That is where much of the methanol is, so it certainly couldn't be "all" of it or they'd poison their customers ... but they probably cut over sooner and cut out later, if that is what you mean ... yields more quantity with each run but lower quality new make. But some of the interesting stuff is in the tails, knowing when to make the cuts is the art and science of it all.
    Mark

  4. #44
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    Re: What accounts for bourbons of same proof having such big differences in heat/burn

    Bmac that's actually due to the high concentration of sulfur naturally occurring in the volcanic soil where the sugar cane is grown, particularly in the Caribbean Islands. The sugar refining process produces molasses as a by product which has a much more concentrated sulfur content and since the molasses is the primary product used for rum distillation the sulfur must be dealt with by the distiller. It's a problem that has nothing to do with the size, shape, type or style of the still.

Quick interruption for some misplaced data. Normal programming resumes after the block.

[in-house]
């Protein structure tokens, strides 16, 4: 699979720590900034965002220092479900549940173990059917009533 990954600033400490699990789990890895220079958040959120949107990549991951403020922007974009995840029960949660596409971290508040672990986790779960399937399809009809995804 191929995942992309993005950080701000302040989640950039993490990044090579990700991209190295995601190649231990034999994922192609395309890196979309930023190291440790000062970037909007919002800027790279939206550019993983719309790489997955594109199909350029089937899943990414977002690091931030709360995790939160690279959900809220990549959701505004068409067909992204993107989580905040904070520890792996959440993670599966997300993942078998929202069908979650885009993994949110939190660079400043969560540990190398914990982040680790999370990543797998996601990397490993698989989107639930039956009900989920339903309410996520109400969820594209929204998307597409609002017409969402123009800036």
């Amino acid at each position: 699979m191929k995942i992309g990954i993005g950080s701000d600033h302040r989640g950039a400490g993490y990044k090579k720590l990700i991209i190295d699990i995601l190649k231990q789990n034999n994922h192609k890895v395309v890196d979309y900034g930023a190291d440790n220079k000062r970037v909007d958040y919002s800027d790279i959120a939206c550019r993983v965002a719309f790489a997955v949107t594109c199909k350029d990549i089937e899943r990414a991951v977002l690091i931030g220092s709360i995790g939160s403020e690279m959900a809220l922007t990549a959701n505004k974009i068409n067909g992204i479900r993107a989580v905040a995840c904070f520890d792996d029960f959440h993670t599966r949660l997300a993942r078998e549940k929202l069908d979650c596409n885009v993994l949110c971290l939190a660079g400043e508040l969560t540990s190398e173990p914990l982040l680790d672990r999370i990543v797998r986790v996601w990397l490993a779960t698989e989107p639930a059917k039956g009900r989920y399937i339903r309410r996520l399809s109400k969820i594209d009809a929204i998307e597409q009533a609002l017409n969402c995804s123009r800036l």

5. #45
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    Re: What accounts for bourbons of same proof having such big differences in heat/burn

    Guys, once a column still is up and running the heads and tails are removed within the column itself and do not make it into the finished whisky. That's a simplified explanation but close enough to be a general statement. This is why a column still is always referred to as being efficient when compared to the old fashioned pot still which is itself a glorified tea kettle whose fore shots (heads) can be very dangerous to drink.

  6. #46
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    Re: What accounts for bourbons of same proof having such big differences in heat/burn

    Quote Originally Posted by squire View Post